Oregon City courier. (Oregon City, Or.) 1896-1898, November 06, 1896, Image 4

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City and County Official Paper.
Entered In Oregon City postnAc m sncond -class matter.
One year : 2 00
Hlx months 1 OU
' Throe months ,. 60
If paid In advinco, per year 1 AO
fyThe dale niwllu your address, on the
paper aonotes ine lime to wmcn yuu uaie pam.
Rtamlhix biiDliii-nH ml vor(UorniiitH: Tor month
1 Inch II, 2 Inchon 1 AO, 3 luetic f 1.7,4 Inches
12, t Inches column) J ir.HHiiflii'K( , enliinui)
04.20 Indies (column) o; yturly ci)iiirwt la per
cent lens.
Transient advertlernnls: I'er week 1 Inch
lc, 2 Inches 7. S Inolico II. 4 Inches fl.2!i, S
Inches II. Ml, in Indies I.' .VI, -in Inolic ."
Legal ailvvrlimmii'iiu: I'er Inch first in
sertlnn II. each additional hmcrtinn Win. Affi
davits of pii'illi'iiiinn will mil li (uriilxlied until
publication fees lire pllill.
Local notice.: Five cents, per lino pur week,
per month uoe.
To Sulwcrllier1?.
'IllO H"ISllll of till! JVIir IlllH ill'riVU'i
when tli iroiriHor of n iiewHnjM'r
naturally expectn to rwcivu homio coin
ponwition for lii lnlxirg Tlio umoiintH
duo us from HiiliHeriliorn iiris iniliviilnnlly
mull, but taken in tlio iincregato they
nmonnt to quite n Inrjio num. Purine
tlit'He lmi'il tiiiR'rt li taxes all uiio'h i:mr
gitiH to keep ft paper nlliwt. l'lenw try to
end us n dollar or two on uccount, or if
yon aro unable to net the ilolliiriiiul have
.product) send or lirin' Unit and we will
; allow you market price.
Only 21 of the 3S2 tovnn of Miihhii
chiiHettH nro without u public library.
Oregon City needs an institution of this
kind, and Homo of our wealthy citizens
could in no better or nobler way seek
. historic immortality.
Jsoiv that eefl are two hits per dozen,
it may interest rotllleis of the lazy hen
to know that artilieial eggs are made
ifrom sulphur, carbon and beef fat for
the white, und beef blood and magnesia
colored with chromo yellow for the yolk.
The shells aro produced by a blow'pipe
from ft moist composition of lime and
gypsum. '
Tim theory has for years been held
by chemists that fundamentally all
mutter is coniiMised of the sumo same
primitive substance, the differences, re
sulting in the 00 qdd elements, being
due to atomic combination of the
molecules. It is not a matter of astonish
ment, therefore, among scientists, that
Pr. S. If. Emmons of New York has
found a method by which silver may ho
transformed in'o gold, lly completely
breaking up silver molecules into their
constituent atoms, and uniting them
again, he has produced u metal ho
names argentarium, which possesses
properties akin to those of gold and
silver, and, didiit nut have t!ie density
of silver instead of gold, would pans the
gold test of any govei inneiit mint in
the world, lly transforming all the sil
ver into gold, the ratio of 10 to 1, or any
other, would he relegated to the history
of the past as childish bugaboo.
Tun potato has of late years fallen into
something of the contempt with which
twits considered in Europe on it lirst
introduction in the 10th century. The
scientists of the cuisine, such as Pr.
Edson and Mrs. Purer, are warning
eaters not to depend too much upon the
potato for nutriment. Leguminous food
should largely supplement its use.
Furthermore, overindulgence in a potato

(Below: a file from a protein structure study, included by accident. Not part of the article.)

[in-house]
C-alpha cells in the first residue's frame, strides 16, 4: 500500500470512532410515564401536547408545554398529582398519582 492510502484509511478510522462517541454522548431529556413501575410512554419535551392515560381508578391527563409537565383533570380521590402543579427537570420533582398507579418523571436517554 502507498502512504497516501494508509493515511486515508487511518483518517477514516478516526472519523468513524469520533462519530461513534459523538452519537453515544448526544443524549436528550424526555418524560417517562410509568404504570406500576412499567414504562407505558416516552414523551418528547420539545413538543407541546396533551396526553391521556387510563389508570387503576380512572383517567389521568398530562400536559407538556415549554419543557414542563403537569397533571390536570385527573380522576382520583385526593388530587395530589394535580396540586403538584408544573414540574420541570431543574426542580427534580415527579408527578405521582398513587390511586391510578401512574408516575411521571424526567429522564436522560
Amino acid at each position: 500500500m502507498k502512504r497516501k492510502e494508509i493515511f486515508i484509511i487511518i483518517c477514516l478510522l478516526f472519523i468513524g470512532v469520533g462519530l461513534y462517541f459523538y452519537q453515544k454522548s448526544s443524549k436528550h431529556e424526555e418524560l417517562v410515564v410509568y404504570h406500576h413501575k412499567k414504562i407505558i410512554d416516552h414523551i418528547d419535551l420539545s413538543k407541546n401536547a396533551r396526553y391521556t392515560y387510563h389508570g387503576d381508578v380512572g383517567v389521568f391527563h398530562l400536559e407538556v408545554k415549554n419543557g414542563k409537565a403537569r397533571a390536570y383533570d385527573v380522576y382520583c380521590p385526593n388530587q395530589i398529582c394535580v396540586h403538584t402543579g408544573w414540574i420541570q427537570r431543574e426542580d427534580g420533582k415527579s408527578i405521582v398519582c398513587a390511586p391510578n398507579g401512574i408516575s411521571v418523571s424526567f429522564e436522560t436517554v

diet conduces to dyspepsia, and herein
may he revealed the org n of the
prevalence of that distressing complaint
in Anieiiui. The pota'o is not a root,
as so many are accustomed to stylo
it; it is an underground stem, swollen
by accumulated starch stored up for
future use. Its exact place in tlio
dietary bus not yet been settled. It is a
curious thing to note, too, that to the
same genus (Solatium) lielongs tobocco,
which was given to Europe nt about
tho sumo time as the potato. Eat beans.
Tim purchase of n farm by the county
' on which to colonize the paupers it sup
ports, would relieve tho county treasury
of those who aro able to work but will
not; however, as economy in expendi
tures should lie tho first consideration, it
would bo unwiso to purchase a 32D-ucre
farm for tho purpose when a 40-uere
farm would answer as well and even
better. A largo farm would require two
teams at any rate, and one or two extra
hired hands, which would give oppor-
tunity for jobbery and wasting of monev J
whereas a small farm could lie conducted
entirely by the man in charge and tho
paupers, with ono team. In addition
the purchase of largo farm, like that
of W.W. Myers, at S000, in warrants at
8 per cent., would increase the county's
indebtedness much more than a farm
costing about one-third of that. As the
paupers cost the county during the last
sis months $2900, it is plain that on a
small farm, where they could be made
partly self-supporting ami their food
bought at wholesale rates, the cost would
lie considerably less.
Arbucklcs or Lion Coffee, 20c; starch
5c a pound ; best soda, 6 pounds for 2oc ;
dry granulated sugar, 5c .Ked Fbont.
We, the Funk's Oornorers, are way
up the Molalla in the foothills. Wo aro
high up and way up to snuff.
Mrs. Sniggles took her baby out in the
wheelbarrow on election day and tho
little brat mewled to awfully that it set
our storekeeper's burn a fire and burned
up 102 tons of hay.
Tony Hops has nuilod a picket to his
fence. He is chopping a tree down for
another picket.
My brother, John, made a trip to town
lust week to see the electric car. It
frightened him so that he caught the
fits and baa had the fits ever since. I am
dieting him on pork and frijoles.
. Sandy Hanks has built a bog pen
Ho is boiling soap for his wife and has
a boil on his nose.
We had adance at the sawmill. Every
thing was "wide open." Supper and
dance 10 cents, with a drink of prune
juice thrown in. Whew, didn't we boy
shake the timbers. I got into a scrap
with an 'ornery galoot from Oregon City
that tried to hook unto my girl. I am
a dandy around a sawmill, and so I just
innked him under the circular and
well, I won't tell the rest. We had
three biscuit shooters at the supper to
bund around the hash.'
I went out hunting last week and shot
three fat bull-frogs and a chipmunk
You bet, big game is plenty out here.
Father Hubbard huB signed the pledge
Mother Hubbard is taking in sowing to
pay for her new set of store teeth .
This mining town soon will boom 1
W. S. Sconce and John Crocker have
come back from Willamette Falls where
they were cutting cordwood for
Budorf Bros. T. J. Bigelow is there
Mr. McKenzie has left grandfather